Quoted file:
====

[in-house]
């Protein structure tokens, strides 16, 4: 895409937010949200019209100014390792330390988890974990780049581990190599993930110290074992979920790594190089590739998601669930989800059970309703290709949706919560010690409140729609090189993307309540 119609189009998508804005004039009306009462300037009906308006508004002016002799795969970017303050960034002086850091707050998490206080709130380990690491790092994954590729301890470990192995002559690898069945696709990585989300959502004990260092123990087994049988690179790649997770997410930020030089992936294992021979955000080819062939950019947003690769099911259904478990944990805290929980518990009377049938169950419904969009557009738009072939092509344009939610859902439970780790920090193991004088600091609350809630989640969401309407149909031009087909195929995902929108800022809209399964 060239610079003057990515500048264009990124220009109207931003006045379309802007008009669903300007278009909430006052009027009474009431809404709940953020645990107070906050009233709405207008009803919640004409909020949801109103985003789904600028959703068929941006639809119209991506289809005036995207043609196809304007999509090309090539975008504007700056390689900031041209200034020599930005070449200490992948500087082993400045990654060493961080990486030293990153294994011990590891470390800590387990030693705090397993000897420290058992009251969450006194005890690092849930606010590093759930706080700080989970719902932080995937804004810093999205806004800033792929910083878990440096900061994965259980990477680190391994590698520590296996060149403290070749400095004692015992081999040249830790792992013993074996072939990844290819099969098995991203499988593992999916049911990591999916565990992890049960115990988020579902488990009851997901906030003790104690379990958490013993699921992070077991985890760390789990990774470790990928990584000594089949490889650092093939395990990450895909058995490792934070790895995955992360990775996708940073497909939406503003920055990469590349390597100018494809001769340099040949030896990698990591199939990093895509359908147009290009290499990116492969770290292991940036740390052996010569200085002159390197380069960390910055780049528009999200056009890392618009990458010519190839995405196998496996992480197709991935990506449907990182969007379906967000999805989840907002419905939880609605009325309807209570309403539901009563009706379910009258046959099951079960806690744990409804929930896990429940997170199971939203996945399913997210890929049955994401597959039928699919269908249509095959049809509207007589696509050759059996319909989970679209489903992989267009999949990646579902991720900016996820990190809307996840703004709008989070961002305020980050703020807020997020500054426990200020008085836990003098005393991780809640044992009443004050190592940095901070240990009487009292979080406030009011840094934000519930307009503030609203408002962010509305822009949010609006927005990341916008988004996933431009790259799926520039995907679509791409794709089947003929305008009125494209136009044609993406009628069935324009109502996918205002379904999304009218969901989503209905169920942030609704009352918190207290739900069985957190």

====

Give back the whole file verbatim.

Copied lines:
[in-house]
């Protein structure tokens, strides 16, 4: 895409937010949200019209100014390792330390988890974990780049581990190599993930110290074992979920790594190089590739998601669930989800059970309703290709949706919560010690409140729609090189993307309540 119609189009998508804005004039009306009462300037009906308006508004002016002799795969970017303050960034002086850091707050998490206080709130380990690491790092994954590729301890470990192995002559690898069945696709990585989300959502004990260092123990087994049988690179790649997770997410930020030089992936294992021979955000080819062939950019947003690769099911259904478990944990805290929980518990009377049938169950419904969009557009738009072939092509344009939610859902439970780790920090193991004088600091609350809630989640969401309407149909031009087909195929995902929108800022809209399964 060239610079003057990515500048264009990124220009109207931003006045379309802007008009669903300007278009909430006052009027009474009431809404709940953020645990107070906050009233709405207008009803919640004409909020949801109103985003789904600028959703068929941006639809119209991506289809005036995207043609196809304007999509090309090539975008504007700056390689900031041209200034020599930005070449200490992948500087082993400045990654060493961080990486030293990153294994011990590891470390800590387990030693705090397993000897420290058992009251969450006194005890690092849930606010590093759930706080700080989970719902932080995937804004810093999205806004800033792929910083878990440096900061994965259980990477680190391994590698520590296996060149403290070749400095004692015992081999040249830790792992013993074996072939990844290819099969098995991203499988593992999916049911990591999916565990992890049960115990988020579902488990009851997901906030003790104690379990958490013993699921992070077991985890760390789990990774470790990928990584000594089949490889650092093939395990990450895909058995490792934070790895995955992360990775996708940073497909939406503003920055990469590349390597100018494809001769340099040949030896990698990591199939990093895509359908147009290009290499990116492969770290292991940036740390052996010569200085002159390197380069960390910055780049528009999200056009890392618009990458010519190839995405196998496996992480197709991935990506449907990182969007379906967000999805989840907002419905939880609605009325309807209570309403539901009563009706379910009258046959099951079960806690744990409804929930896990429940997170199971939203996945399913997210890929049955994401597959039928699919269908249509095959049809509207007589696509050759059996319909989970679209489903992989267009999949990646579902991720900016996820990190809307996840703004709008989070961002305020980050703020807020997020500054426990200020008085836990003098005393991780809640044992009443004050190592940095901070240990009487009292979080406030009011840094934000519930307009503030609203408002962010509305822009949010609006927005990341916008988004996933431009790259799926520039995907679509791409794709089947003929305008009125494209136009044609993406009628069935324009109502996918205002379904999304009218969901989503209905169920942030609704009352918190207290739900069985957190």